The Tories’ plan to make the rich richer

    Kwasi Kwarteng, the Chancellor, presented a mini-Budget today (23 September) whose centrepiece was the biggest tax cuts in decades in an attempt to stimulate the economy. Anoosh Chakelian, Rachel Wearmouth, Rachel Cunliffe and Emma Haslett take us through the announcements that shocked the House of Commons. 
    They discuss how these ideological policies will disproportionately benefit the rich; the UK’s precarious financial position as borrowing costs jump; and whether this is a departure from the last twelve years of Tory rule, as was suggested by Rachel Reeves, the shadow chancellor.
    In You Ask Us, the team answer Rachel Cunliffe’s question: does this now mean that a post-2009 graduate on £50,000 a year will pay a higher marginal tax rate (including student loan repayments) than someone on £200,000 who went to university for free before tuition fees were introduced?
    If you have a question for You Ask Us, email podcasts@newstatesman.co.uk
    Podcast listeners can subscribe to the New Statesman for just £1 a week for 12 weeks using our special offer. Just visit newstatesman.com/podcastoffer.

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    • 29 min
    Inside Britain’s housing crisis

    Inside Britain’s housing crisis

    The UK has a housing crisis: in the past decade, decent and stable living arrangements have become an impossible dream for many.
    The New Statesman’s senior associate editor Rachel Cunliffe speaks to Hashi Mohamed, author of A Home of One’s Own, which draws on his own history of housing insecurity and his professional career as a planning barrister, about how we came to this point and what can be done.
    They discuss the segregating and alienating effects of housing insecurity, why successive governments have failed to act on this crisis, and how they can be persuaded that it’s a priority.
    Podcast listeners can get a subscription to the New Statesman for just £1 per week, for 12 weeks. Visit www.newstatesman.com/podcastoffer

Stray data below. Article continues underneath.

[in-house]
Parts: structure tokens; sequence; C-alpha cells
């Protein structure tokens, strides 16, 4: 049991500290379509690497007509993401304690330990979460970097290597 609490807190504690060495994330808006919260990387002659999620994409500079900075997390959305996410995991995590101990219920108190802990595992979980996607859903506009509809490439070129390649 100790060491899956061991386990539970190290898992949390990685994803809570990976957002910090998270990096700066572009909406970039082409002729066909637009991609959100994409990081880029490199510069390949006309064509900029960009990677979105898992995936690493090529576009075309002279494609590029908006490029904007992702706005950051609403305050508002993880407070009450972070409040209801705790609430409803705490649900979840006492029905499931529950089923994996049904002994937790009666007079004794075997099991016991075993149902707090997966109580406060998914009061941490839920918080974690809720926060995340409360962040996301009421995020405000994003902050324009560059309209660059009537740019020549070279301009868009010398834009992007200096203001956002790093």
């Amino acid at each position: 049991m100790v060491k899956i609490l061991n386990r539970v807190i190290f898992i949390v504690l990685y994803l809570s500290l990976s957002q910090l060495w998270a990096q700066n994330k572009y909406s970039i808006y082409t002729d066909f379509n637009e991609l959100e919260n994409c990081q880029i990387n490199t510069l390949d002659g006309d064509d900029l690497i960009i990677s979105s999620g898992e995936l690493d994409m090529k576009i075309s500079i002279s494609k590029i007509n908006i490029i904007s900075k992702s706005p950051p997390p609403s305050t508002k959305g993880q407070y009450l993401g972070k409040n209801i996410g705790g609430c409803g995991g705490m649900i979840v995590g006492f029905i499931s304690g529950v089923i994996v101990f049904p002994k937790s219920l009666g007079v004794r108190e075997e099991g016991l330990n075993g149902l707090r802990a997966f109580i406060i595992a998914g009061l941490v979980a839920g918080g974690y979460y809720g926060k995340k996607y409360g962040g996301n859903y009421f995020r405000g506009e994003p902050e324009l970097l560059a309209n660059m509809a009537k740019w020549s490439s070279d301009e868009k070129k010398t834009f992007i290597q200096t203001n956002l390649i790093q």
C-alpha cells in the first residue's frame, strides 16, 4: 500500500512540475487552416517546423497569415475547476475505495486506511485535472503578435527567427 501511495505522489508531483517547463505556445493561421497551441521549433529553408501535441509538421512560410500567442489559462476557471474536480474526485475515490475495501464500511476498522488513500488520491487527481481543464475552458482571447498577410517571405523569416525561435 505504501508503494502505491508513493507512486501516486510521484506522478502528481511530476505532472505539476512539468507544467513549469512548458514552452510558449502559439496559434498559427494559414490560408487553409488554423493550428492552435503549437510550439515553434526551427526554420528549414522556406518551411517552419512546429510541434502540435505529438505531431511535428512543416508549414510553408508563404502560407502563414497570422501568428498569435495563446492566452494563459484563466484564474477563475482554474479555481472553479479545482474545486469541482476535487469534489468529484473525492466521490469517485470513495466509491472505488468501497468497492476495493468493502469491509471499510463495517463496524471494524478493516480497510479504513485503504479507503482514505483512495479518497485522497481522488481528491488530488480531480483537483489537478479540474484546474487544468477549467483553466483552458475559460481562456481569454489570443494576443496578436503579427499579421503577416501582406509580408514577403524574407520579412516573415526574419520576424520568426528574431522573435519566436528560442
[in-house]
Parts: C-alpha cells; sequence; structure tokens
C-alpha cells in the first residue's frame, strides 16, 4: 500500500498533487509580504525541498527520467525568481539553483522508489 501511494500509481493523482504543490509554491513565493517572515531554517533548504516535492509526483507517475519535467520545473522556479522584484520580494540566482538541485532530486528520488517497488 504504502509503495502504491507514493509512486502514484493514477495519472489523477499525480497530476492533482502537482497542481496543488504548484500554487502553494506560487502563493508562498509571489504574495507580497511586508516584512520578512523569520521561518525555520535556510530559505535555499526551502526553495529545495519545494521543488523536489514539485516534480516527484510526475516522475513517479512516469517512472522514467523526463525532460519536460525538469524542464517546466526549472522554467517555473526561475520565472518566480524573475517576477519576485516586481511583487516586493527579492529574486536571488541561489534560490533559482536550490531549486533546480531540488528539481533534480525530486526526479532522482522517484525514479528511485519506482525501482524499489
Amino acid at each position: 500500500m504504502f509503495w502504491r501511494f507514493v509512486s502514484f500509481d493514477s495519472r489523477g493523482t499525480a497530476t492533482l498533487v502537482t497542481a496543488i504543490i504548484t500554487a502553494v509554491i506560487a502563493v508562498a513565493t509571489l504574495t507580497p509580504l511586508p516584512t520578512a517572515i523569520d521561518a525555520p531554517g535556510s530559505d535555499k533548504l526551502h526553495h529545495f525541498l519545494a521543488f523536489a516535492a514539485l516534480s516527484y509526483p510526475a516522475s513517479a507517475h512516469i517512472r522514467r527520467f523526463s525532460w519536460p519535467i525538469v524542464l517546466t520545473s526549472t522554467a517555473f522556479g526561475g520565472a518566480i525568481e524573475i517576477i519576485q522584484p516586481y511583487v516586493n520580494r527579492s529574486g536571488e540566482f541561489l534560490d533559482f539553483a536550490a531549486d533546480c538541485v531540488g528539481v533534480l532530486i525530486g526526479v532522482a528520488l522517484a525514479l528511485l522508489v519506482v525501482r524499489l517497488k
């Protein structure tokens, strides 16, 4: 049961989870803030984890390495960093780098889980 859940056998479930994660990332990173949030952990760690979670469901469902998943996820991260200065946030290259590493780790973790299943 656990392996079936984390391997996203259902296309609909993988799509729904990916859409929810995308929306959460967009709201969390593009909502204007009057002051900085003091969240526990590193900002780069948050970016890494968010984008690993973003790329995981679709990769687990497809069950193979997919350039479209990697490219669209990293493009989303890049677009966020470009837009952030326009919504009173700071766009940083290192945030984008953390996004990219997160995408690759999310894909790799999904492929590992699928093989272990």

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    • 30 min
    Trussonomics: Is Trickling Down the new Levelling Up?

    Trussonomics: Is Trickling Down the new Levelling Up?

    The newly appointed Chancellor of the Exchequer, Kwasi Kwarteng, is facing criticism after he sacked Tom Scholar, permanent secretary at the Treasury since 2016, and following reports that he plans to scrap caps on banker bonuses. 
     
    Anoosh Chakelian is joined by Harry Lambert, Freddie Hayward and Rachel Wearmouth to discuss what’s really behind the sacking of the Treasury's most senior civil servant, and Prime Minister Liz Truss’s plans to encourage economic growth through tax cuts during a cost-of-living crisis.
     
    Then, in You Ask Us, Rachel Cunliffe joins the team to answer a listener question on whether the police crackdown on anti-monarchy protestors is the result of the Police, Crime, Courts and Sentencing Act.
    If you have a question for You Ask Us, email podcasts@newstatesman.co.uk
    Podcast listeners can subscribe to the New Statesman for just £1 a week for 12 weeks using our special offer. Just visit newstatesman.com/podcastoffer.

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    • 32 min

Customer Reviews

4.8 out of 5
55 Ratings

55 Ratings

Johnny in the Mass Hills ,

Disappointing episode

Regular host is on vacation and substitute is not a skilled moderator. Discussion was superficial and interactions between the speakers was at times very awkward.

blablayaddayadda ,

Love it.

Very chill, very informed, learn something every time about topics I’m interested in and positions I align with.

AldoBermondsey ,

Amazing podcast

Solid analysis, loved Marr’s analysis of the current crisis.